There’s something charmingly mischievous about the Mercedes-Benz C63 AMG. Drive one after spending time in a BMW M3, for example, and it’s like someone just lifted a statewide ban on fun you didn’t even know existed. The Bimmer is measured and balanced and honest—the AMG is totally unhinged and wild.
BMW makes an even more M3-y version of the M3, the GTS. It’s not available in North America, but it’s even faster, quicker, and more precise than the regular M3. AMG is now making a more AMG-y version of the C63, which means it’s even more insane. The Black Series is the Mercedes equivalent of a rambunctious high-school senior lighting his farts on fire in the middle of first-period English Lit the day before parent-teacher conferences. In a world full of sanitized, politically correct, socially responsible, lawyer-tested/spouse-approved hybrids, this car is just plain nucking futs.
The body kit is, frankly, reason enough to Baker Act the Black Series. Built on the base of the C63 AMG Coupe, the Black Series wears thermoplastic polycarbonate panels that flare the front fenders 2.2 inches in front, 3.3 inches in rear. Why so big? Because the Black's track is also increased massively -- by 1.6 inches front and 3.1 inches rear. Tobias Moers, AMG's head of vehicle development, laughs as he admits that his team used rear suspension components from the much larger E63 AMG.
The Black Series certainly looks like it's bulging at the seams. It wears a vented aluminum hood, and a front fascia that sucks in so much air and is so tall that it should be called the Hoover Airdam. Then there are the enormous side skirts, vents behind each of the wheels, and of course, the de rigueur rear diffuser. If subtlety isn't your thing, the Black Series is available with an Aerodynamic Package, which adds carbon fiber flics on the front apron, a carbon fiber splitter low and sharp enough to decapitate ants of larger-than-average stature, and an adjustable and completely over-the-top carbon fiber wing.
The massive tires and forged wheels are the same size as those on the larger E63 -- and so are the rear rotors, which are pinched by four-piston fixed calipers. Up front, though, the Black Series has even bigger cross-drilled rotors -- 15.4 inches! -- wearing six-piston fixed calipers.
And all of this might be absurd if the Black Series didn't have the go to match the show. Affalterbach fans will immediately recognize the Tasmanian Devil exhaust note that can only belong to the sadly-being-phased-out AMG 6.2-liter V-8. Upgraded here with the Gullwing's forged pistons and lightened crankshaft, the 32-valve V-8 twists out 510 horsepower and nearly as many decibels of acoustic assault. The tach needle will need to be pointing to 5200 rpm before the engine will whip out its 457 lb-ft of torque. Why? Because real engines need revs. Besides, the Black Series will suckerpunch you if you question it.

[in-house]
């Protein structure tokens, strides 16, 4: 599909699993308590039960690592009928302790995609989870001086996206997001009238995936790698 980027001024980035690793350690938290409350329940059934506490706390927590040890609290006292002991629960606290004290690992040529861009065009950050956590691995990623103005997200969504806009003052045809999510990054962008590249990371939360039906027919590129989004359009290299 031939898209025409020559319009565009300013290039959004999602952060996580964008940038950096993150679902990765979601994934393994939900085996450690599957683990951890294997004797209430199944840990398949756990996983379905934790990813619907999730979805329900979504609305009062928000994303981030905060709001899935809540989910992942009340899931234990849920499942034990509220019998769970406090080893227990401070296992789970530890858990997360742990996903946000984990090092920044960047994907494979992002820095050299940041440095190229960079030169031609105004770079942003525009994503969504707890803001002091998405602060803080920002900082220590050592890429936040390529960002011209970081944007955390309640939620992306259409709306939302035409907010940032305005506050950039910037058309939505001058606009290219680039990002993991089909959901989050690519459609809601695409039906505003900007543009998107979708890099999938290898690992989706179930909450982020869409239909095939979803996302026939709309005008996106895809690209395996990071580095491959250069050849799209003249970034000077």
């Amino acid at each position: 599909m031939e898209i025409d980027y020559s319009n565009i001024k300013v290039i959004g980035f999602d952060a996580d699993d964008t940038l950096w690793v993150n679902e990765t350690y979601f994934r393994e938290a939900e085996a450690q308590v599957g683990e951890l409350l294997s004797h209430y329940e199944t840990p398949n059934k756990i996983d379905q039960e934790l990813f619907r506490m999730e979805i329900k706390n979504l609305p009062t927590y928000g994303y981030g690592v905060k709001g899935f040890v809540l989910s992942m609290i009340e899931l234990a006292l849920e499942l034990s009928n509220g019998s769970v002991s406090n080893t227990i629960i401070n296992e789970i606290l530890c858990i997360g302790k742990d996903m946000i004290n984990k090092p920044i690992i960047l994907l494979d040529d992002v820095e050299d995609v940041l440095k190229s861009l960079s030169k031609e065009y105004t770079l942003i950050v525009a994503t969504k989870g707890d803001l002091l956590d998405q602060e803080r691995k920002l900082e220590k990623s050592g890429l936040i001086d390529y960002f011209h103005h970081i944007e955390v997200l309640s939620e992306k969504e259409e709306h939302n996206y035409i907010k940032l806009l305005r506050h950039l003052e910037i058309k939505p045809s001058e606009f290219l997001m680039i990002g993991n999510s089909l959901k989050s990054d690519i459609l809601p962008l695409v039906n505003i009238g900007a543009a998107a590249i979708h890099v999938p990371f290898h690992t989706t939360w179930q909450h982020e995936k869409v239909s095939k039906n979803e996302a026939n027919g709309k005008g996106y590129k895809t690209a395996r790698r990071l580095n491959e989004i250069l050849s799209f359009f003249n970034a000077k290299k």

Moers also could barely contain a laugh when he told us that the mechanical limited-slip differential has a 60-percent lockup rate under power and that the suspension (coil-over-shocks up front, multi-link in back) was adjustable for both compression and rebound. He stopped laughing, however, when he said that the factory setting was perfect.
And so we squeezed ourselves into the manually and barely adjustable bucket of a European-specification Black Series. U.S.-spec cars will have eighteen-way power adjustable seats, and a bench rear seat is optional for either market. The only transmission is the C63's familiar seven-speed automatic, which uses a multiplate clutchpack instead of a torque converter. We put the transmission into manual mode, engaged the stability control's sport mode, and headed out onto the race track.
With 59 more horses and 14 additional lb-ft of torque compared with the already almost-too-fast C63, the Black Series should be a lot faster. Except that Mercedes says it weighs some 235 lb less, so it's a LOT faster. It's crazy fast even right off the line when the engine's half asleep. And then the torque curve explodes upward as five grand approaches, the Black Series surges forward with the ferocity of -- dammit now you're in the rev limiter. When the transmission computer finally stops ignoring what must look like a grand-mal seizure to the computer monitoring the upshift paddle, it whacks off a lightning-fast 100-ms shift into the next gear. Right into the rev limiter. Repeat, add speed, and repeat again.
Like the C63's predecessor, the 2008 CLK63 AMG Black Series, the clumsy automatic transmission is the only thing that stands in the way of what could only be described as an orgasm of on-track idiocy. Like its predecessor, the new Black Series is one of the most thrilling race track drives on the planet. It’s a big, heavy linebacker of a car that somehow whisks itself through corners with the grace of a ballerina wending through the padded hallways of a state-run sanitarium. The tight diff allows the rear end to break free smoothly and progressively, and the Black Series is happiest tackling corners with just the slightest bit of throttle to nix the hint of static understeer. It rewards smooth driving with unbelievable speed and poise, but it practically begs you to partake in tail-out stupidity just for fun.
Just like the CLK63 Black Series, this latest AMG is the silliest of the sillies. It's the fastest of the fasts. It's the dream of an AMG designer making a sketch of an absurd version of an already absurd car while the rest of the office was out on vacation. No, seriously, it is -- that's how this Black Series came to be. It's one of those cars that makes you wish you were rich and powerful, if only because the only somber part of this party animal is that you can't have one. Less than 100 will be coming to the United States, and they're all spoken for. Damn.